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major sports franchise to offer cryptocurrency as toppings staff and players jackie would you consider getting paid in bitcoin. >> i think it is interesting from investment perspective i wouldn't say give me whole paycheck in bitcoin but a piece of it, you know to containing chance on it not a huge cryptocurrency fan but does seem to be more of pervasive i wouldn't mind a bit bit or two see what happens in sometime. maria: yeah, that makes sense, nancy what about you? >> well, i guess i would point out not all that different from taking some portion of your salary stock options, so i just we have to be mind full that bitcoin has gone straight up recent months it is a pretty volatile instrument and one of the things that defines a currency is stable value so there is downside i am with jackie i think a portion -- a good middle ground take a
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maria: welcome back. a morning mover, the special acquisition company or spac taking the sports collectible company public topping $1.3 billion and it will be listed under the symbol top tiered topsails last last year up 23% compared to 2019 and stock is up this morning by seven and a half percent. a final thoughts, jackie jackie: i think the market may pull back a bit, but we have to see where the policies go in how they will impact people and businesses.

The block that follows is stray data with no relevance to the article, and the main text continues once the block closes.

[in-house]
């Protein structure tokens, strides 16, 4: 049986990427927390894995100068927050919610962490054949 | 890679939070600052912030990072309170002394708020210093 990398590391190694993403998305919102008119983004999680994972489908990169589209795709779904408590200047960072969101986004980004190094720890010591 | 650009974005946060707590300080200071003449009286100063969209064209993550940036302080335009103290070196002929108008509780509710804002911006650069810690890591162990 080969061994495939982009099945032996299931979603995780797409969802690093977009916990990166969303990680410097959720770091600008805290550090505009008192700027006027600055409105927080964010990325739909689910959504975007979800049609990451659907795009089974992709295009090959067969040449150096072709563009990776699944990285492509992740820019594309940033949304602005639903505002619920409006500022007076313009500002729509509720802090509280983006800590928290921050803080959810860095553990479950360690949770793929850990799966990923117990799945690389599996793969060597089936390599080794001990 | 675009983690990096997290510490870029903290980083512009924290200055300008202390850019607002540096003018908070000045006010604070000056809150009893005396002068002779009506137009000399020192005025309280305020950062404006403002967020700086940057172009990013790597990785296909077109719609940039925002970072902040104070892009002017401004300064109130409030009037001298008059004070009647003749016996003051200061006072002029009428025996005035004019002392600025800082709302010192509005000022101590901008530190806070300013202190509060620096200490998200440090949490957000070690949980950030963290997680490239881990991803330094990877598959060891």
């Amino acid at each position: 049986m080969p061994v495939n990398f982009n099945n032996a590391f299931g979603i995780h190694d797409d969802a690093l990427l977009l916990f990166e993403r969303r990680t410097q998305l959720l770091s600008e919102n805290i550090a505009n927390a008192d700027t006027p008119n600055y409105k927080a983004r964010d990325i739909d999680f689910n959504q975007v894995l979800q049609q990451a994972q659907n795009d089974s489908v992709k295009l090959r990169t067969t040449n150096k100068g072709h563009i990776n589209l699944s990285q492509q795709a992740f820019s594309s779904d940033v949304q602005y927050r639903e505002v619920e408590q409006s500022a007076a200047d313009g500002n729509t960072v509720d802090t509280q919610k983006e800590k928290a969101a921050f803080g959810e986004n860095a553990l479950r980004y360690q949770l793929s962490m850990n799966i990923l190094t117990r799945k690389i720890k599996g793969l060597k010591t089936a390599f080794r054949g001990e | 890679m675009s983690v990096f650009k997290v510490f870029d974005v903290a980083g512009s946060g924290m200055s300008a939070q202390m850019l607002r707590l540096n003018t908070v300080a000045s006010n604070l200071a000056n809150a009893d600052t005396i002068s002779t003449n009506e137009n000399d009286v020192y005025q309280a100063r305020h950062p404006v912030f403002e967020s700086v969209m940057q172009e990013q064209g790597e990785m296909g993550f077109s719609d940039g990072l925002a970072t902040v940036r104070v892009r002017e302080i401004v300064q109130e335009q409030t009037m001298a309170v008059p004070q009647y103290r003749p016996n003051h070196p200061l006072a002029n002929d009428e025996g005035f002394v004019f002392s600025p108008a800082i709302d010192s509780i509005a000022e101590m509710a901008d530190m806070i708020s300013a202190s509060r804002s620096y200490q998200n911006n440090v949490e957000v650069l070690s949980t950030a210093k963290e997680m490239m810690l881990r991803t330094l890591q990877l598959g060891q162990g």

maria: absolutely. nancy? >> much in the nasdaq, a thousand points above the low in march and we are still 400 points below the historical high. software, infrastructure , and the structure will drive the productivity as long as we don't get too high of a corporate tax rate. maria: may be we have some runway. thank you. that will do it for us and "varney & co." begins right now. ashley webster reinforced her at this morning. ashley: good morning. i am ashley webster, but stuart will join us in a few moments, so he will be here soon, not quite back to normal, but we are headed in the right direction at least in republican run states. 38000 fans attending the texas rangers opening game against a the blue jays.